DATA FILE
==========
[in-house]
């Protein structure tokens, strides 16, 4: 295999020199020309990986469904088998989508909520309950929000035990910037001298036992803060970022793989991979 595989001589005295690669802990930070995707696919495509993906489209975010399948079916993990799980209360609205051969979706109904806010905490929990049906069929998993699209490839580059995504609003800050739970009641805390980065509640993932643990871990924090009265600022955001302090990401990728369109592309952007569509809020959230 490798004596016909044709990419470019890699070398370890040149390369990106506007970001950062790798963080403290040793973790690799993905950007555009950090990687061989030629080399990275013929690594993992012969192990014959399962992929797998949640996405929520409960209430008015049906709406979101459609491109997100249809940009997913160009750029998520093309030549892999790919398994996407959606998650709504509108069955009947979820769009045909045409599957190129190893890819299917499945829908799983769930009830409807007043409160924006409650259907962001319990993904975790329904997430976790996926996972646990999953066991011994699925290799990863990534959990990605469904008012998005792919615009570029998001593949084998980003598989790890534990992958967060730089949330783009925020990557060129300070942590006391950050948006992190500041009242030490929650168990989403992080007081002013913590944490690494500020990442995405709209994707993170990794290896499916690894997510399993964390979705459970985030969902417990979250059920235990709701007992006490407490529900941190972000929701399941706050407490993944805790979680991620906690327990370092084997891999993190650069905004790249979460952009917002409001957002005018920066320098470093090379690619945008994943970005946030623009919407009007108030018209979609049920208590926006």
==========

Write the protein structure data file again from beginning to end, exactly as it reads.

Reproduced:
[in-house]
């Protein structure tokens, strides 16, 4: 295999020199020309990986469904088998989508909520309950929000035990910037001298036992803060970022793989991979 595989001589005295690669802990930070995707696919495509993906489209975010399948079916993990799980209360609205051969979706109904806010905490929990049906069929998993699209490839580059995504609003800050739970009641805390980065509640993932643990871990924090009265600022955001302090990401990728369109592309952007569509809020959230 490798004596016909044709990419470019890699070398370890040149390369990106506007970001950062790798963080403290040793973790690799993905950007555009950090990687061989030629080399990275013929690594993992012969192990014959399962992929797998949640996405929520409960209430008015049906709406979101459609491109997100249809940009997913160009750029998520093309030549892999790919398994996407959606998650709504509108069955009947979820769009045909045409599957190129190893890819299917499945829908799983769930009830409807007043409160924006409650259907962001319990993904975790329904997430976790996926996972646990999953066991011994699925290799990863990534959990990605469904008012998005792919615009570029998001593949084998980003598989790890534990992958967060730089949330783009925020990557060129300070942590006391950050948006992190500041009242030490929650168990989403992080007081002013913590944490690494500020990442995405709209994707993170990794290896499916690894997510399993964390979705459970985030969902417990979250059920235990709701007992006490407490529900941190972000929701399941706050407490993944805790979680991620906690327990370092084997891999993190650069905004790249979460952009917002409001957002005018920066320098470093090379690619945008994943970005946030623009919407009007108030018209979609049920208590926006």